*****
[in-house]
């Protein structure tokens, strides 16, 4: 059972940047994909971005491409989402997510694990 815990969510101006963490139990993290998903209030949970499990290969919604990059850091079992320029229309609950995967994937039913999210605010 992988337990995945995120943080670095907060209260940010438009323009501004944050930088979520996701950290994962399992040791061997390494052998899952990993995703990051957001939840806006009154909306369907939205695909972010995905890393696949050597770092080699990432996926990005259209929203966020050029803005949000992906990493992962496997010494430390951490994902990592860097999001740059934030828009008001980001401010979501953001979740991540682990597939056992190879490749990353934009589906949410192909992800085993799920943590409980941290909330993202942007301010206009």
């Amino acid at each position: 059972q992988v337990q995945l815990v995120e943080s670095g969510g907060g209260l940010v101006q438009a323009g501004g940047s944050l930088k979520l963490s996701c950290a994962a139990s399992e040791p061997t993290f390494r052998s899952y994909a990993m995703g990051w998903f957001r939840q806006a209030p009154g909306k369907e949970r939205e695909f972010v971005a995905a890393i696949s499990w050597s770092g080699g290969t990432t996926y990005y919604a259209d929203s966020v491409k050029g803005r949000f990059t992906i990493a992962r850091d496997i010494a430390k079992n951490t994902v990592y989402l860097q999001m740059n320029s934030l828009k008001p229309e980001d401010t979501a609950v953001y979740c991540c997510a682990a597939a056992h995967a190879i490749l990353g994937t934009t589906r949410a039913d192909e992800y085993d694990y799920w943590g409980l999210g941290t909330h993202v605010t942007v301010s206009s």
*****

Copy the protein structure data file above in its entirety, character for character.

[in-house]
């Protein structure tokens, strides 16, 4: 059972940047994909971005491409989402997510694990 815990969510101006963490139990993290998903209030949970499990290969919604990059850091079992320029229309609950995967994937039913999210605010 992988337990995945995120943080670095907060209260940010438009323009501004944050930088979520996701950290994962399992040791061997390494052998899952990993995703990051957001939840806006009154909306369907939205695909972010995905890393696949050597770092080699990432996926990005259209929203966020050029803005949000992906990493992962496997010494430390951490994902990592860097999001740059934030828009008001980001401010979501953001979740991540682990597939056992190879490749990353934009589906949410192909992800085993799920943590409980941290909330993202942007301010206009």
């Amino acid at each position: 059972q992988v337990q995945l815990v995120e943080s670095g969510g907060g209260l940010v101006q438009a323009g501004g940047s944050l930088k979520l963490s996701c950290a994962a139990s399992e040791p061997t993290f390494r052998s899952y994909a990993m995703g990051w998903f957001r939840q806006a209030p009154g909306k369907e949970r939205e695909f972010v971005a995905a890393i696949s499990w050597s770092g080699g290969t990432t996926y990005y919604a259209d929203s966020v491409k050029g803005r949000f990059t992906i990493a992962r850091d496997i010494a430390k079992n951490t994902v990592y989402l860097q999001m740059n320029s934030l828009k008001p229309e980001d401010t979501a609950v953001y979740c991540c997510a682990a597939a056992h995967a190879i490749l990353g994937t934009t589906r949410a039913d192909e992800y085993d694990y799920w943590g409980l999210g941290t909330h993202v605010t942007v301010s206009s």